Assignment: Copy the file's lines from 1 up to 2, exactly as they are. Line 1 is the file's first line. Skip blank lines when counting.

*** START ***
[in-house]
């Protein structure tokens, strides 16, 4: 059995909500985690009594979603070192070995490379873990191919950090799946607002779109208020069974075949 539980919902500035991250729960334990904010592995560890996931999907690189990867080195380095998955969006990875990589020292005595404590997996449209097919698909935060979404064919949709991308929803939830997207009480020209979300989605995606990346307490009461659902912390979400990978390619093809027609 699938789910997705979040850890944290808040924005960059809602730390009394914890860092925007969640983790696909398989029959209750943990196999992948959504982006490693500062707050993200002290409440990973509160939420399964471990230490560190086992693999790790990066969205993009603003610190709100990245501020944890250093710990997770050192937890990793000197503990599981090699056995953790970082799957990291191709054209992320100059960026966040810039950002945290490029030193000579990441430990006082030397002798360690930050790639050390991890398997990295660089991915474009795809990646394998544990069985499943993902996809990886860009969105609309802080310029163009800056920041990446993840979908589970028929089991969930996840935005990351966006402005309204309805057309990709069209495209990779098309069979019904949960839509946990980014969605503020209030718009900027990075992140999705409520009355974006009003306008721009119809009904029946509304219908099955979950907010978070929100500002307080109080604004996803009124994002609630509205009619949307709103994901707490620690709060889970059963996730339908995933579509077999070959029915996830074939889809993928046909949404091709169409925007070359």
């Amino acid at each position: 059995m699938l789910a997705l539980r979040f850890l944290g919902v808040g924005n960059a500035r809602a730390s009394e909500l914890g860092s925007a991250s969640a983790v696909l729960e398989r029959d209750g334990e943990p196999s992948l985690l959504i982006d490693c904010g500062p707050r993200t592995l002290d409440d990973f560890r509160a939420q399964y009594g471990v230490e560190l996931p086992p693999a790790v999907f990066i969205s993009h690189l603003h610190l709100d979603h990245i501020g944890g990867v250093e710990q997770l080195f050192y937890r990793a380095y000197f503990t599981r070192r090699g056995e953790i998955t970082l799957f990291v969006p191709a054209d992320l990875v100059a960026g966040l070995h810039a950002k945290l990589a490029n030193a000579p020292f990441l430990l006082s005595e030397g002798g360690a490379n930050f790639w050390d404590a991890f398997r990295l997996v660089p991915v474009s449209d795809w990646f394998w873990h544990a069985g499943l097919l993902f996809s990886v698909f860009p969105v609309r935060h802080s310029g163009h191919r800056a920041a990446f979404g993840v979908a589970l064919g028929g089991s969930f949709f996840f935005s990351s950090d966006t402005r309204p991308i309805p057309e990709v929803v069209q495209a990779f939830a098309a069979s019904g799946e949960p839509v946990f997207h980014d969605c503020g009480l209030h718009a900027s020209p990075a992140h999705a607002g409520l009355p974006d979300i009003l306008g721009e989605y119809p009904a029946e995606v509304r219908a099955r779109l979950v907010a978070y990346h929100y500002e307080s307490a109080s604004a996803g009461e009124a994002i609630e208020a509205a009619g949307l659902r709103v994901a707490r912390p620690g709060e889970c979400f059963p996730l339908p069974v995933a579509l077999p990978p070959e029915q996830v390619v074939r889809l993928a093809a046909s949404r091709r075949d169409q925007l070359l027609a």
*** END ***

[in-house]
């Protein structure tokens, strides 16, 4: 059995909500985690009594979603070192070995490379873990191919950090799946607002779109208020069974075949 539980919902500035991250729960334990904010592995560890996931999907690189990867080195380095998955969006990875990589020292005595404590997996449209097919698909935060979404064919949709991308929803939830997207009480020209979300989605995606990346307490009461659902912390979400990978390619093809027609 699938789910997705979040850890944290808040924005960059809602730390009394914890860092925007969640983790696909398989029959209750943990196999992948959504982006490693500062707050993200002290409440990973509160939420399964471990230490560190086992693999790790990066969205993009603003610190709100990245501020944890250093710990997770050192937890990793000197503990599981090699056995953790970082799957990291191709054209992320100059960026966040810039950002945290490029030193000579990441430990006082030397002798360690930050790639050390991890398997990295660089991915474009795809990646394998544990069985499943993902996809990886860009969105609309802080310029163009800056920041990446993840979908589970028929089991969930996840935005990351966006402005309204309805057309990709069209495209990779098309069979019904949960839509946990980014969605503020209030718009900027990075992140999705409520009355974006009003306008721009119809009904029946509304219908099955979950907010978070929100500002307080109080604004996803009124994002609630509205009619949307709103994901707490620690709060889970059963996730339908995933579509077999070959029915996830074939889809993928046909949404091709169409925007070359």